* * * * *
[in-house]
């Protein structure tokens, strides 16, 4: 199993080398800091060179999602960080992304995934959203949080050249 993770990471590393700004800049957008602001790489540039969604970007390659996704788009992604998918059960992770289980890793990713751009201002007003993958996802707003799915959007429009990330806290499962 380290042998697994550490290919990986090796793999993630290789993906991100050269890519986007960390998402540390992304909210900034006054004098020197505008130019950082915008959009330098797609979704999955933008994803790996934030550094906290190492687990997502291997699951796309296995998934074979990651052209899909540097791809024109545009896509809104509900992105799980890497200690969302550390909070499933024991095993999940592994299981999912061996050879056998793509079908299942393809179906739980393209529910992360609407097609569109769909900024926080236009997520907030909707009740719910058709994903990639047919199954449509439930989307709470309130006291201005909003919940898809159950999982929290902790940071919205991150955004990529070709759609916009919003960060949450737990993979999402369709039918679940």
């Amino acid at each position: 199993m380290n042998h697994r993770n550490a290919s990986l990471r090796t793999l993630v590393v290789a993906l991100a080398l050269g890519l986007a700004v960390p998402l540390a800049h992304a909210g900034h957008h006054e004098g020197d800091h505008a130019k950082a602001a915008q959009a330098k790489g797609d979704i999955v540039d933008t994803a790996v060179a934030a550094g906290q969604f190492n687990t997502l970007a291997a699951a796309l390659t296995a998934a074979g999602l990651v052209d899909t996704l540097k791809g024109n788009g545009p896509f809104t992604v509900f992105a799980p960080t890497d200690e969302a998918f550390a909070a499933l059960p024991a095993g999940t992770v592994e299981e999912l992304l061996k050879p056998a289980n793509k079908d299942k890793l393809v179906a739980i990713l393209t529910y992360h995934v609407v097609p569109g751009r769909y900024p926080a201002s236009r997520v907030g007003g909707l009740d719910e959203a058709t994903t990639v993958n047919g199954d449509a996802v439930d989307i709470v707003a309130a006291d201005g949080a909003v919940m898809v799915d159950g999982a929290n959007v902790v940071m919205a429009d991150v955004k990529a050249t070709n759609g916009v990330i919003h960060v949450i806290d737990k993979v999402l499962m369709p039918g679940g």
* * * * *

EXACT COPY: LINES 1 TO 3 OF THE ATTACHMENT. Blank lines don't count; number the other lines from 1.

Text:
[in-house]
């Protein structure tokens, strides 16, 4: 199993080398800091060179999602960080992304995934959203949080050249 993770990471590393700004800049957008602001790489540039969604970007390659996704788009992604998918059960992770289980890793990713751009201002007003993958996802707003799915959007429009990330806290499962 380290042998697994550490290919990986090796793999993630290789993906991100050269890519986007960390998402540390992304909210900034006054004098020197505008130019950082915008959009330098797609979704999955933008994803790996934030550094906290190492687990997502291997699951796309296995998934074979990651052209899909540097791809024109545009896509809104509900992105799980890497200690969302550390909070499933024991095993999940592994299981999912061996050879056998793509079908299942393809179906739980393209529910992360609407097609569109769909900024926080236009997520907030909707009740719910058709994903990639047919199954449509439930989307709470309130006291201005909003919940898809159950999982929290902790940071919205991150955004990529070709759609916009919003960060949450737990993979999402369709039918679940």
């Amino acid at each position: 199993m380290n042998h697994r993770n550490a290919s990986l990471r090796t793999l993630v590393v290789a993906l991100a080398l050269g890519l986007a700004v960390p998402l540390a800049h992304a909210g900034h957008h006054e004098g020197d800091h505008a130019k950082a602001a915008q959009a330098k790489g797609d979704i999955v540039d933008t994803a790996v060179a934030a550094g906290q969604f190492n687990t997502l970007a291997a699951a796309l390659t296995a998934a074979g999602l990651v052209d899909t996704l540097k791809g024109n788009g545009p896509f809104t992604v509900f992105a799980p960080t890497d200690e969302a998918f550390a909070a499933l059960p024991a095993g999940t992770v592994e299981e999912l992304l061996k050879p056998a289980n793509k079908d299942k890793l393809v179906a739980i990713l393209t529910y992360h995934v609407v097609p569109g751009r769909y900024p926080a201002s236009r997520v907030g007003g909707l009740d719910e959203a058709t994903t990639v993958n047919g199954d449509a996802v439930d989307i709470v707003a309130a006291d201005g949080a909003v919940m898809v799915d159950g999982a929290n959007v902790v940071m919205a429009d991150v955004k990529a050249t070709n759609g916009v990330i919003h960060v949450i806290d737990k993979v999402l499962m369709p039918g679940g």